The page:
Hierarchical recruitment of Plk4 and regulation of centriole biogenesis by two centrosomal scaffolds, Cep192 and Cep152

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Title
Hierarchical recruitment of Plk4 and regulation of centriole biogenesis by two centrosomal scaffolds, Cep192 and Cep152
Author(s)
T S Kim; J E Park; A Shukla; S Choi; R N Murugan; J H Lee; M Ahn; K Rhee; J K Bang; Bo Yeon Kim; J Loncarek; R L Erikson; K S Lee
Bibliographic Citation
Proceedings of National Academy of Sciences of United States of America, vol. 110, no. 50, pp. e4849-e4857
Publication Year
2013
Abstract
Centrosomes play an important role in various cellular processes, including spindle formation and chromosome segregation. They are composed of two orthogonally arranged centrioles, whose duplication occurs only once per cell cycle. Accurate control of centriole numbers is essential for the maintenance of genomic integrity. Although it is well appreciated that polo-like kinase 4 (Plk4) plays a central role in centriole biogenesis, how it is recruited to centrosomes and whether this step is necessary for centriole biogenesis remain largely elusive. Here we showed that Plk4 localizes to distinct subcentrosomal regions in a temporally and spatially regulated manner, and that Cep192 and Cep152 serve as two distinct scaffolds that recruit Plk4 to centrosomes in a hierarchical order. Interestingly, Cep192 and Cep152 competitively interacted with the cryptic polo box of Plk4 through their homologous N-terminal sequences containing acidic-α-helix and N/Q-rich motifs. Consistent with these observations, the expression of either one of these N-terminal fragments was sufficient to delocalize Plk4 from centrosomes. Furthermore, loss of the Cep192- or Cep152-dependent interaction with Plk4 resulted in impaired centriole duplication that led to delayed cell proliferation. Thus, the spatiotemporal regulation of Plk4 localization by two hierarchical scaffolds, Cep192 and Cep152, is critical for centriole biogenesis.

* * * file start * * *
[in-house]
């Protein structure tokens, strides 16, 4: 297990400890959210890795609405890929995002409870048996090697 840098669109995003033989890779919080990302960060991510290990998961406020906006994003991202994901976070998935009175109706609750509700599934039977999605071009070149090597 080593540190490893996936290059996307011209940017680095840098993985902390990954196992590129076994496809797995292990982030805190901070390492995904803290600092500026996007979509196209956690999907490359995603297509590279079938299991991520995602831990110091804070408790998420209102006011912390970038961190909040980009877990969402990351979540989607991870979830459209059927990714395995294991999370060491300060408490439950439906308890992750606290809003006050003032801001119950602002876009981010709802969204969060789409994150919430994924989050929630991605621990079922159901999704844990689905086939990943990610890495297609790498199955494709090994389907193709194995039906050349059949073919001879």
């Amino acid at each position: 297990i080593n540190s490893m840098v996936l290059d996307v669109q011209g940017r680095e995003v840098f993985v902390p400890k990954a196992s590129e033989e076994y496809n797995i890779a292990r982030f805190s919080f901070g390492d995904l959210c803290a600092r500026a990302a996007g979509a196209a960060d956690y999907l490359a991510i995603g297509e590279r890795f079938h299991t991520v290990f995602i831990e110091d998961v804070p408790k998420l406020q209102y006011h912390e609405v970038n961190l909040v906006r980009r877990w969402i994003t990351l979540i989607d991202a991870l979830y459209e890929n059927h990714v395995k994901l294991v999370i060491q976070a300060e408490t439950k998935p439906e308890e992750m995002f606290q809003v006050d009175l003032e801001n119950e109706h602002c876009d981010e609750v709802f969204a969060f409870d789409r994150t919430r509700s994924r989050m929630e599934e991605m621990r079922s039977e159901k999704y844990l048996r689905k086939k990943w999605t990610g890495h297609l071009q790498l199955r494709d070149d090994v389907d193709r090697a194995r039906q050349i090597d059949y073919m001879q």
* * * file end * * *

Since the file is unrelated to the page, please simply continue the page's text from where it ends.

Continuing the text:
ISSN
0027-8424
Publisher
Natl Acad Sciences
DOI
http://dx.doi.org/10.1073/pnas.1319656110
Type
Article
Appears in Collections:
Ochang Branch Institute > Chemical Biology Research Center > 1. Journal Articles
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